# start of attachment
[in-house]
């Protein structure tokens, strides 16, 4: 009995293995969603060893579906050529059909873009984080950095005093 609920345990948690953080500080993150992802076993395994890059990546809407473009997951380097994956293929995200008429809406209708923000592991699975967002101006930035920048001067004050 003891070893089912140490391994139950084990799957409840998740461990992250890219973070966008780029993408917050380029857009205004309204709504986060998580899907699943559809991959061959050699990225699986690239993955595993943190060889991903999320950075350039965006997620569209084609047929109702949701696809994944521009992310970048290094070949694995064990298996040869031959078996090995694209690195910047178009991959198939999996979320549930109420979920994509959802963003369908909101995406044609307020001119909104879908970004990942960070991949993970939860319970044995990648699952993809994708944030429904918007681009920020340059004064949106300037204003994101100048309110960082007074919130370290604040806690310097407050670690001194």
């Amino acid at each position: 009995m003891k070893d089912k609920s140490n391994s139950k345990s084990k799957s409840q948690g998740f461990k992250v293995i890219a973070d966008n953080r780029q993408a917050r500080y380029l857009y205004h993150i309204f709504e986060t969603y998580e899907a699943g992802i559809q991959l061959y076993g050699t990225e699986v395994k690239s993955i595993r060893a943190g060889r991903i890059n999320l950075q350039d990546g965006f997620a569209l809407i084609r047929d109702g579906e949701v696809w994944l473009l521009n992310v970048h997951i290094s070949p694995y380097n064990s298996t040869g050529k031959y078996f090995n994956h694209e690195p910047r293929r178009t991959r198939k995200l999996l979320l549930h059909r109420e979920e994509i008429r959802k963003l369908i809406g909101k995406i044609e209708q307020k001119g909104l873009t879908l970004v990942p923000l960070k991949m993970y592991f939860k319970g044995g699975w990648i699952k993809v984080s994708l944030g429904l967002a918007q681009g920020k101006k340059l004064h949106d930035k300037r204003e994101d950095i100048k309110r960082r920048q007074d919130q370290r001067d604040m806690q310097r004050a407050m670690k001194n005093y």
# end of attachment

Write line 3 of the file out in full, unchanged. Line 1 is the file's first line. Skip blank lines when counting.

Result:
């Amino acid at each position: 009995m003891k070893d089912k609920s140490n391994s139950k345990s084990k799957s409840q948690g998740f461990k992250v293995i890219a973070d966008n953080r780029q993408a917050r500080y380029l857009y205004h993150i309204f709504e986060t969603y998580e899907a699943g992802i559809q991959l061959y076993g050699t990225e699986v395994k690239s993955i595993r060893a943190g060889r991903i890059n999320l950075q350039d990546g965006f997620a569209l809407i084609r047929d109702g579906e949701v696809w994944l473009l521009n992310v970048h997951i290094s070949p694995y380097n064990s298996t040869g050529k031959y078996f090995n994956h694209e690195p910047r293929r178009t991959r198939k995200l999996l979320l549930h059909r109420e979920e994509i008429r959802k963003l369908i809406g909101k995406i044609e209708q307020k001119g909104l873009t879908l970004v990942p923000l960070k991949m993970y592991f939860k319970g044995g699975w990648i699952k993809v984080s994708l944030g429904l967002a918007q681009g920020k101006k340059l004064h949106d930035k300037r204003e994101d950095i100048k309110r960082r920048q007074d919130q370290r001067d604040m806690q310097r004050a407050m670690k001194n005093y």